Learn Corporate Finance In 1 Hour

Learn Corporate Finance In 1 Hour [Simple Guide]

The modern world runs on finance, and whether you're ready to admit it or not, corporate finance is the culprit behind so many phenomenons that impact our daily work and family lives. Remember the great recession that started in 2007? Finance played a significant role.

Are you're looking to...

  • Retire from your job someday?
  • Evaluate an investment opportunity?
  • Determine the price to pay for an acquisition?
  • How about know how much debt you can take on?

Please keep reading on to learn why corporate finance is integral to each and every one of these decisions. Regardless of your career aspirations, knowing a little bit about finance can go a long way.

Describing Corporate Finance in Just a Few Words:

We're going to assume that this is your first exposure to finance, so while reading this blog article, no prior knowledge of corporate finance will be required. 

If we could describe corporate finance in just a few words, then we'd say something like this:

"Finance is a discipline that deals with the management of all things CASH."

This includes raising it, spending it, protecting it, and investing it. As you can probably guess, cash is a REALLY big deal in the world of corporate finance. It's at the heart of whatever financial analysis you're doing. 

The Role of Accounting in Corporate Finance...

Accounting and Finance is terminology that is often used interchangeably. However, they're not the same thing. Accounting deals with business transactions, which are the activities associated with buying and selling of goods and services. 

Accounting processes, records and reports these transactions to stakeholders. Be they management, or external stakeholders like investors, analysts, or tax authorities. Accounting tends to be backward looking in it's orientation. 

Corporate Finance files used by an accountant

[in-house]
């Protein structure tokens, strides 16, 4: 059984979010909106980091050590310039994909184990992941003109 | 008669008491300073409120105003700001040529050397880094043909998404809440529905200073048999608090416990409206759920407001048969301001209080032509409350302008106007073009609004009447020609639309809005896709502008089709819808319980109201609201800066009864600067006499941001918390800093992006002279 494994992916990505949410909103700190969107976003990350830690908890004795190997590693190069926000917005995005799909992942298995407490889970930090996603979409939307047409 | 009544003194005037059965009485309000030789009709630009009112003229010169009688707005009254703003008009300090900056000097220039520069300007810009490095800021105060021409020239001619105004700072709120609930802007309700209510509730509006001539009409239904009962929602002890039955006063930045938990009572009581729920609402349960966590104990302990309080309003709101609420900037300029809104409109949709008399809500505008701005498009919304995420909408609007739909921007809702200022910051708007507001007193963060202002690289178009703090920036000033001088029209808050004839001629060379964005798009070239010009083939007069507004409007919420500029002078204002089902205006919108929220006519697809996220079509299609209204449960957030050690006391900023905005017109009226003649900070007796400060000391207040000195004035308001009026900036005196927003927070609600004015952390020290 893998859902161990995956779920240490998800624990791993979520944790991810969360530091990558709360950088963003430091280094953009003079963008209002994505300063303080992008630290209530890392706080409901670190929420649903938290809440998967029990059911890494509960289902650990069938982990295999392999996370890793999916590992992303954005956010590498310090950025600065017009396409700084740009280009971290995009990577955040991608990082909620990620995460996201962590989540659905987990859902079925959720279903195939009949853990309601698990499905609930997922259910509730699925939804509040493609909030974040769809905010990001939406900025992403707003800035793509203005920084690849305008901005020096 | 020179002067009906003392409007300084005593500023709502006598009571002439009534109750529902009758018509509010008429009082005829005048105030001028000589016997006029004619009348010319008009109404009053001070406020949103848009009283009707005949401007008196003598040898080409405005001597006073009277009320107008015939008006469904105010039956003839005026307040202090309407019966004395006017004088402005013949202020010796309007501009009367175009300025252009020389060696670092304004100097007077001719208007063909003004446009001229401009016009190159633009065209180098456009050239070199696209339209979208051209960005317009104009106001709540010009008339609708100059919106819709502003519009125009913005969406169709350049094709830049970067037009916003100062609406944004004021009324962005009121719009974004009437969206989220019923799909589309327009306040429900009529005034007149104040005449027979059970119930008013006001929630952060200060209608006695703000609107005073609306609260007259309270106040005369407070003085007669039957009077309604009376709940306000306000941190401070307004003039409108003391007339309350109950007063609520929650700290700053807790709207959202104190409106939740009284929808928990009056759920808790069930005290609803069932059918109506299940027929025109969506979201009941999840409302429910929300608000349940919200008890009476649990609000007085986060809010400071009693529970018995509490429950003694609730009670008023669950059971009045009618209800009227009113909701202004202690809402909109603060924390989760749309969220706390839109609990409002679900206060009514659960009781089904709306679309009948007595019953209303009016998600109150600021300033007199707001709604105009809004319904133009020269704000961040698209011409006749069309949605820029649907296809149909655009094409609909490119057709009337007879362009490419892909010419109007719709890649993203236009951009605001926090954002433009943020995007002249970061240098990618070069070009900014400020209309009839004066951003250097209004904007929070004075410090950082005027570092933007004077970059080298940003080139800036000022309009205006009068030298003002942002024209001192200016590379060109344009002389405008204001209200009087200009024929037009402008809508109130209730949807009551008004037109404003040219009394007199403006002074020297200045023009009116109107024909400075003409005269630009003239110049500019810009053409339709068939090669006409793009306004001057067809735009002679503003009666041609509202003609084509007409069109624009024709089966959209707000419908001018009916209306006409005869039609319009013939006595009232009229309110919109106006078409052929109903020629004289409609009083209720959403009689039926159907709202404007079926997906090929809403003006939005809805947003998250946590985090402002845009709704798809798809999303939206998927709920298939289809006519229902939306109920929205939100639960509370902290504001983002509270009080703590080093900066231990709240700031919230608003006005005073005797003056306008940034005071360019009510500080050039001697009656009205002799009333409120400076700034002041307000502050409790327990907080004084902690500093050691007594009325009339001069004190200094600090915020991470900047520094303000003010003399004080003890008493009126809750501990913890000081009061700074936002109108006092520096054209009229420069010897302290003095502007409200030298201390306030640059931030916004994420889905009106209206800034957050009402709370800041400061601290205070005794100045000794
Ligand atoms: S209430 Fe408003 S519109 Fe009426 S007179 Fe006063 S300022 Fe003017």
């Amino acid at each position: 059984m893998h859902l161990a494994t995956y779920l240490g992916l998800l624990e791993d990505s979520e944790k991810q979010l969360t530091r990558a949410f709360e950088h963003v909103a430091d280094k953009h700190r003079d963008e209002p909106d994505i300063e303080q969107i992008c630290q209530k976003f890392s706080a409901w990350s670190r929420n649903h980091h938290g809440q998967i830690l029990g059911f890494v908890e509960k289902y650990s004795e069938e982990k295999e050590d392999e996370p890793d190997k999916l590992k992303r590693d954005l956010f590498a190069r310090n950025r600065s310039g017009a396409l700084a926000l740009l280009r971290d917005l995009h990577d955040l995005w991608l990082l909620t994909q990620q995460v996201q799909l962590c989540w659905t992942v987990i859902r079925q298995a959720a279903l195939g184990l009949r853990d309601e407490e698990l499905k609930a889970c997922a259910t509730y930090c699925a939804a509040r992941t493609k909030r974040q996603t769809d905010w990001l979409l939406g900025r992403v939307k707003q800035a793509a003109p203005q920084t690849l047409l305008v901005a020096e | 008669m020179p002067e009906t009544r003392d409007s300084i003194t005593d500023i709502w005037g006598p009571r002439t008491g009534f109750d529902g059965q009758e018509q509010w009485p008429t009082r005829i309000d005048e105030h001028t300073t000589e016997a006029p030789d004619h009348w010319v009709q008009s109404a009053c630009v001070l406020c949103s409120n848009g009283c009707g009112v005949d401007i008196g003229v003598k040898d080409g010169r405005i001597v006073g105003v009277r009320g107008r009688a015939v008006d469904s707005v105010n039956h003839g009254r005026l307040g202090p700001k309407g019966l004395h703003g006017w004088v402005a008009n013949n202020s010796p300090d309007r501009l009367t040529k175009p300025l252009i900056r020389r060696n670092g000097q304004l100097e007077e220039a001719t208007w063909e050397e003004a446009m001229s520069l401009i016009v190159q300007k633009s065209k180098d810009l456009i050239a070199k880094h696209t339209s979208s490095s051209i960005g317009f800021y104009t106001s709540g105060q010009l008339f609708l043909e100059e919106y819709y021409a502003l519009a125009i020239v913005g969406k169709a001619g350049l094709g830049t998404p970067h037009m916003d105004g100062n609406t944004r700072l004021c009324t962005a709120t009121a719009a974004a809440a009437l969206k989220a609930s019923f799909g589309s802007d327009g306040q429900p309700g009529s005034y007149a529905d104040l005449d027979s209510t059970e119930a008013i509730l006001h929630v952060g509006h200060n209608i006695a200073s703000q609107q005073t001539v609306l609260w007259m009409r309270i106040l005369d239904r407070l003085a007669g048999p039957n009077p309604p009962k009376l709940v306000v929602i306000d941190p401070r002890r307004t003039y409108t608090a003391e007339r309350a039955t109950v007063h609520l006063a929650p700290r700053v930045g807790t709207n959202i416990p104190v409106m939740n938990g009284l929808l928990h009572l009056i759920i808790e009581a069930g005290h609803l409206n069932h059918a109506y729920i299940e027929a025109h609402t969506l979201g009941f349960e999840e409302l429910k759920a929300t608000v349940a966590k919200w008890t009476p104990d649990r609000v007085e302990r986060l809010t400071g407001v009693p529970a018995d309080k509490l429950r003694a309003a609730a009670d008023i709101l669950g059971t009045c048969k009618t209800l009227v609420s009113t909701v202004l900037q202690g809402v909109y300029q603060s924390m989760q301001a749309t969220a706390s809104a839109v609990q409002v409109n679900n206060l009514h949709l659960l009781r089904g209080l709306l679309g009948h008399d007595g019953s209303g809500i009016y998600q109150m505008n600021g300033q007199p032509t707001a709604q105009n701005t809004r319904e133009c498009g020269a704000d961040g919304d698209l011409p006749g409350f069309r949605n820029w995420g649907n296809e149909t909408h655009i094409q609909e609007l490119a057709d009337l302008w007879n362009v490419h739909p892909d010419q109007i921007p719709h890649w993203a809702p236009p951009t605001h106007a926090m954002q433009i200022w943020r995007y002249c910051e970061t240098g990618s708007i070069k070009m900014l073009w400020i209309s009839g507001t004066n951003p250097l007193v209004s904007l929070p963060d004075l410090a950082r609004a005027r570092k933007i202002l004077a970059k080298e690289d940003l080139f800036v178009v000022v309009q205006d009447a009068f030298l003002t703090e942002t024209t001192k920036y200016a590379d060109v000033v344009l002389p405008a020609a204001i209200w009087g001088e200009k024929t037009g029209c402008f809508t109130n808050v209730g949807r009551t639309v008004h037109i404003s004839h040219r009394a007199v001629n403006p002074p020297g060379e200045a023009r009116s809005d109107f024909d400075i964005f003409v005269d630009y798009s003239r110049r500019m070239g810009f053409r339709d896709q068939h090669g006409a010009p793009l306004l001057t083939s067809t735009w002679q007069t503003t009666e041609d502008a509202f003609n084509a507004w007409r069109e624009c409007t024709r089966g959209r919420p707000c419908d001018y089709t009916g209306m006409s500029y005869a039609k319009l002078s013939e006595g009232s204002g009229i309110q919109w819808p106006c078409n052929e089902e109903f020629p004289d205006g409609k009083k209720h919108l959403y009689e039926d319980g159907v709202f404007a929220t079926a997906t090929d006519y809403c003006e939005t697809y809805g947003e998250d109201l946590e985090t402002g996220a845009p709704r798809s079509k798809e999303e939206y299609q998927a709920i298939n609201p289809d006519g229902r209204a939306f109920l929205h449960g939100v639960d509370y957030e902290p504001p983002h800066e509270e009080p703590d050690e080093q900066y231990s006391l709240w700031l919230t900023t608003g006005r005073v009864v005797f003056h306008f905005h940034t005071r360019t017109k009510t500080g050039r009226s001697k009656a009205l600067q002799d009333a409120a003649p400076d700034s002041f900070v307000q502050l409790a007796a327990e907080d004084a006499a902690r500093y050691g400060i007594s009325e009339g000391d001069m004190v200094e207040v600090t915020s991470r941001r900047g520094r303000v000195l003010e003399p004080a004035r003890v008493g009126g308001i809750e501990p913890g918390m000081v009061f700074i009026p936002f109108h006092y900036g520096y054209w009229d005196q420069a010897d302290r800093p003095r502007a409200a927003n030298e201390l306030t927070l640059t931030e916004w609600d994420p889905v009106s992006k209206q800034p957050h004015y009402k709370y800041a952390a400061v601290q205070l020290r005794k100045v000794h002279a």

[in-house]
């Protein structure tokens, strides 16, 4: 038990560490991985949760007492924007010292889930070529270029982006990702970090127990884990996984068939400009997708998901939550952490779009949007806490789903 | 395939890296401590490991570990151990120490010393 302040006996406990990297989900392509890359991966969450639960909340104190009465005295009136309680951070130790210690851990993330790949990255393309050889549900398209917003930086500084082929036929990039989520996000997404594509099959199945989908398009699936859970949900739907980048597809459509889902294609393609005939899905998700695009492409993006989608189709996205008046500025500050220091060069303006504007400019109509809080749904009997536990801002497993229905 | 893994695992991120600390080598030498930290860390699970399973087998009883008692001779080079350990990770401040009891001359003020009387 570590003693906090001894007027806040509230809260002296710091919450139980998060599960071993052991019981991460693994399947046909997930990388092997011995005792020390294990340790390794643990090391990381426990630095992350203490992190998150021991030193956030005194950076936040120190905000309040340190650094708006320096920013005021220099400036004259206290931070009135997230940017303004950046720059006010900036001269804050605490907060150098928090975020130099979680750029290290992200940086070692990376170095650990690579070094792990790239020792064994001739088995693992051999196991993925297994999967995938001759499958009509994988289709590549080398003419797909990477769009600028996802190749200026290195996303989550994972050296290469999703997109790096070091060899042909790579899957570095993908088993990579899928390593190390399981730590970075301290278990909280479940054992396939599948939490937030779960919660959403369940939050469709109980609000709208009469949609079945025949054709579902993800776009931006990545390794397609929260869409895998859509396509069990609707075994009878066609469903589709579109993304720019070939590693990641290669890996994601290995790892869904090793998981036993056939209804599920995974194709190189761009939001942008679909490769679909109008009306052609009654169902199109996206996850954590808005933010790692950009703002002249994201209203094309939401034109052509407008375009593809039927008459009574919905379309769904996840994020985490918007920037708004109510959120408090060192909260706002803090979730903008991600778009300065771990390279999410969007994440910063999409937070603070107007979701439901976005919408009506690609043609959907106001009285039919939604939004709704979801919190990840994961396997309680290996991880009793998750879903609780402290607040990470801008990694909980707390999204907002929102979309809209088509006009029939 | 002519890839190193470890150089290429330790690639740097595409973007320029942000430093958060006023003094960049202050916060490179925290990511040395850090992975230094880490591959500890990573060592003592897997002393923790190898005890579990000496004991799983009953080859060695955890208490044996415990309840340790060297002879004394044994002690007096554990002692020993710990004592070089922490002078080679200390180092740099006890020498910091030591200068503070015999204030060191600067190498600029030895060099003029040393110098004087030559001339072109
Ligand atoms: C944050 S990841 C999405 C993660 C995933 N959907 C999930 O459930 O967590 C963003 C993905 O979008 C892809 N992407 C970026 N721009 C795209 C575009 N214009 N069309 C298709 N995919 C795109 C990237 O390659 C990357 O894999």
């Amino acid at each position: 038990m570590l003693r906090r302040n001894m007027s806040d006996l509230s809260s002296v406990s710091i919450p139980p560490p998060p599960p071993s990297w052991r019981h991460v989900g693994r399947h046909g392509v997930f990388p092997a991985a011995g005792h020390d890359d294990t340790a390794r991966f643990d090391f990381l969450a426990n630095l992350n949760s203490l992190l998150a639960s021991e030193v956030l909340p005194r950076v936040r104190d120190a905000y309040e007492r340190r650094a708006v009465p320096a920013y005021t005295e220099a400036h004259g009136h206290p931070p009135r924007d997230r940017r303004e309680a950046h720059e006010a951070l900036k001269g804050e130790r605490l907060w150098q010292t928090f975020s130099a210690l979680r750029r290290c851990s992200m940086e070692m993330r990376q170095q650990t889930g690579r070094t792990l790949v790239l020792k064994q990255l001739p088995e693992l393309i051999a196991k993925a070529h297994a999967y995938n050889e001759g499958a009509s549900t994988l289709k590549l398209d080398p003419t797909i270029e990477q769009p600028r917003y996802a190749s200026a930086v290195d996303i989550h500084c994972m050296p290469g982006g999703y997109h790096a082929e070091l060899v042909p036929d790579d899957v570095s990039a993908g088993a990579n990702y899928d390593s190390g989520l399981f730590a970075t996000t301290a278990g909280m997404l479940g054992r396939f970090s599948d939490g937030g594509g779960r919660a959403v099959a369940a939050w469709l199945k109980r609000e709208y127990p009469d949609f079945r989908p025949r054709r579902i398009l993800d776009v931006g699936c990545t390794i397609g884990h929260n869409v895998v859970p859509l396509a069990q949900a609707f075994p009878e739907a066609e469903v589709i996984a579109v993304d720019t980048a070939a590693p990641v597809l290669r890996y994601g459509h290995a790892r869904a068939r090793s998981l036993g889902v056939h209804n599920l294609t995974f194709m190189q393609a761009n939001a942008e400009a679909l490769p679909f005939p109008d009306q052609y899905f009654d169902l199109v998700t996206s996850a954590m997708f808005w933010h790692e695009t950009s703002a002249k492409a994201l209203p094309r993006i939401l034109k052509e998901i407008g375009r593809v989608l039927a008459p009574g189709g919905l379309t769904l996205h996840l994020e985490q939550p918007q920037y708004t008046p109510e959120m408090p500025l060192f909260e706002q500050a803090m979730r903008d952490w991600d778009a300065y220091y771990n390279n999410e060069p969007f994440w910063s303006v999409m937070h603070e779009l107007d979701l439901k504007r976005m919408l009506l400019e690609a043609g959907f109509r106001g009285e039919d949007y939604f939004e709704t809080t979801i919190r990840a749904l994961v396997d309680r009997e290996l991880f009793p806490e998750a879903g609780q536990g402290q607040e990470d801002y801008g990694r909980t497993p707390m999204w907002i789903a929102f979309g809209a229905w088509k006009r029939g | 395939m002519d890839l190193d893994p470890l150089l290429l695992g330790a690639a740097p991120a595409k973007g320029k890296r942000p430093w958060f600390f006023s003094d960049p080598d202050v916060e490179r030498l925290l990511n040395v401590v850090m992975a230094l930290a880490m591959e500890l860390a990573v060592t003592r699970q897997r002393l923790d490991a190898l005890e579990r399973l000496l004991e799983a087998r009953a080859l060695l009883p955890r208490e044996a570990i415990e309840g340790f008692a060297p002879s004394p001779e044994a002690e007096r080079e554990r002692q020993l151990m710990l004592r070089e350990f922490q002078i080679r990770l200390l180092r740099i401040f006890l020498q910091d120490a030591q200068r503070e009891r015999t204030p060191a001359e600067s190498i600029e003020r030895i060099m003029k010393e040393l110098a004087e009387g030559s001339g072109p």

Now, Here's The Difference Between Accounting & Finance:

While accounting tends to backward looking to ensure the numbers are correct, finance on the other hand is always looking forward. Financial analysis more often than not, supports management decision making. 

Matters pertaining to corporate finance have direct implications on the creation of shareholder value.

What's A Shareholder You Might Ask?

The creation of shareholder value is considered to be the holy grail of finance. Shareholders are those individual owners of a business. They are the people who invest their savings on the expectation of generating an investment return. In other words, if you buy common shares in a company like Apple or Microsoft, you'll hope that the value of your shares will eventually appreciate. 

However, as sexy as it is to be a shareholder and tell all of your friends at cocktail parties that you're an owner of Apple shares. Keep in mind that as an owner, you hold the most risky investment position in the company. 

The reason for this is because shareholders represent a Residual Interest. In the event of liquidation of a company, shareholders ALWAYS get paid last. 

Here's an interesting fact:

If you believe liquidation is only a remote possibility, then keep in mind that of the 100 largest companies 100 years ago, only 18 of them still exist today. Some of which include the following:

  1. Coca-Cola
  2. JCPenney
  3. UPS
  4. Boeing
  5. LLBean
  6. Harley-Davidson
  7. Kraft Foods
  8. Kellogg's
  9. Equifax
  10. & Target just to name a few...

Source: 100-Year-Old Companies Still in Business Today: GoBankingRates 2021

And Then, There's Secure Lenders, AKA Creditors...

These are people who have a claim against specific assets. In the event of liquidation of a company, creditors ALWAYS get paid first. 

Then, there are priority payables to such creditors as the government and employees.

Then, there are the unsecured creditors, like the suppliers. The list of creditors then continues to go on-and-on.

If the company makes no money, then the shareholders stand to loose the value of their investment. However, if the company becomes successful, the advantage of being a shareholder with a residual interest means that all of the upside is yours. 

Creditors Are Needed In Corporate Finance

In Conclusion

We've really only scratched the surface on this blog article about corporate finance. There are many other areas that must be covered in order to have the full understanding.

Those other areas include:

  1. Financial Analysis
  2. Cash Forecast
  3. Present Value
  4. Future Value
  5. Rate of Return and Financial Leverage
  6. And so much more...

Our YouTube Channel has plenty of videos that cover the rest of these topics in much greater detail. CLICK BELOW to check out our channel. There, you'll be able to access the rest of our corporate finance lessons for FREE...

Corporate Finance Call To Action